• In the second section, we will study plays that are written with the Jacobean and Caroline elite in mind. Here, we’ll look at plays by Jonson, Beaumont and Fletcher, Cary, Middleton and Rowly, and Brome. While there are clear thematic connections between some of the plays on the module, the aim overall is to introduce you to as varied a diet of early modern drama as possible – so expect a varied journey that takes you from farce, through comedy to tragicomedy, masque, historical tragedy to gruesome revenge drama.

Learning activities and teaching methods (given in hours of study time)

Scheduled Learning and Teaching ActivitiesGuided independent studyPlacement / study abroad

Details of learning activities and teaching methods

CategoryHours of study timeDescription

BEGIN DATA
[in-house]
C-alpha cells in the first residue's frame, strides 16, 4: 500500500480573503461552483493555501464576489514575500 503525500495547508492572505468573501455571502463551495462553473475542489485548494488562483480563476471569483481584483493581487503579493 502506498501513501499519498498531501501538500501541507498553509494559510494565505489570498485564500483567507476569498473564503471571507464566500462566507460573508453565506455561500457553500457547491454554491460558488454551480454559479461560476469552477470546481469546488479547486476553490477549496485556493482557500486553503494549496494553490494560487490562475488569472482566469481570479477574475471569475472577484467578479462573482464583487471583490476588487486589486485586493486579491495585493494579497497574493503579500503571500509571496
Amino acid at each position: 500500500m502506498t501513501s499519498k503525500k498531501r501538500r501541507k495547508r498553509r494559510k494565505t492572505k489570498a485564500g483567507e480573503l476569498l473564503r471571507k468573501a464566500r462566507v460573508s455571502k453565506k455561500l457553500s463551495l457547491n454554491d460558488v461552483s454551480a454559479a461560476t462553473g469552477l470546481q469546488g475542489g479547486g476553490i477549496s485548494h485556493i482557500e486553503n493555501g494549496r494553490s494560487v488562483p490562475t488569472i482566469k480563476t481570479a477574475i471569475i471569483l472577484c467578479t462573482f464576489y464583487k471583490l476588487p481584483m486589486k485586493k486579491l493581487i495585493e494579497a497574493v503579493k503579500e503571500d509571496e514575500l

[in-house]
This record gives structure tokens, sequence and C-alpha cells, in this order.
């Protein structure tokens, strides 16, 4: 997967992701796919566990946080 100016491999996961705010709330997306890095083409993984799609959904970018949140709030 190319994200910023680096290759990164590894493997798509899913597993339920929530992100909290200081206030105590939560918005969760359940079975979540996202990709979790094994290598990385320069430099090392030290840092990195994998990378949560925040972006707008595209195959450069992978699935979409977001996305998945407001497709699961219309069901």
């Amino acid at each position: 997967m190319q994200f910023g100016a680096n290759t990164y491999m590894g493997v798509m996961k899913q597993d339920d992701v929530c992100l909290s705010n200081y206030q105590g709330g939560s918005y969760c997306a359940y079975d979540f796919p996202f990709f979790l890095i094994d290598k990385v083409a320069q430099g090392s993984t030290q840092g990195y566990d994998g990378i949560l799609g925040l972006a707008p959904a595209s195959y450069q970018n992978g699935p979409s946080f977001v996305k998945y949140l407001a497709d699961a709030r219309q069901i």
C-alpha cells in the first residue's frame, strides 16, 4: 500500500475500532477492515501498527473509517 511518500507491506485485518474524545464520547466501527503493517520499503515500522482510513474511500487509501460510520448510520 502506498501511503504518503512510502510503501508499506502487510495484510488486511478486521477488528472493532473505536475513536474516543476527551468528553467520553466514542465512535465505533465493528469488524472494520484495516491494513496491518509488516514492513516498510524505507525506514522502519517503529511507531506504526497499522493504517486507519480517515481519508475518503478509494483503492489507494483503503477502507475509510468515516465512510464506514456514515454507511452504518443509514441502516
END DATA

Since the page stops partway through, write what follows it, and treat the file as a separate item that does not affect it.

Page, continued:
Scheduled Learning and Teaching11Lectures
Scheduled Learning and Teaching20Seminars
Scheduled Learning and Teaching2Workshops
Scheduled Learning and Teaching 6Play Reading Workshops
Scheduled Learning and Teaching 1Field Trip
Scheduled Learning and Teaching 15Film Screenings
Guided Independent Study33Study group preparation and meetings
Guided Independent Study55Web-based preparation (activities and reading on ELE)
Guided Independent Study156Independent reading and research
Guided Independent Study1Context Lecture on ELE

Formative assessment

Form of assessmentSize of the assessment (eg length / duration)ILOs assessedFeedback method
Formative Essay1000 words1-4, 7-9Feedback sheet with opportunity for tutorial follow-up.

Summative assessment (% of credit)

CourseworkWritten examsPractical exams

Details of summative assessment

Form of assessment% of creditSize of the assessment (eg length / duration)ILOs assessedFeedback method
Essay452000 words1-9Feedback sheet with opportunity for tutorial follow-up.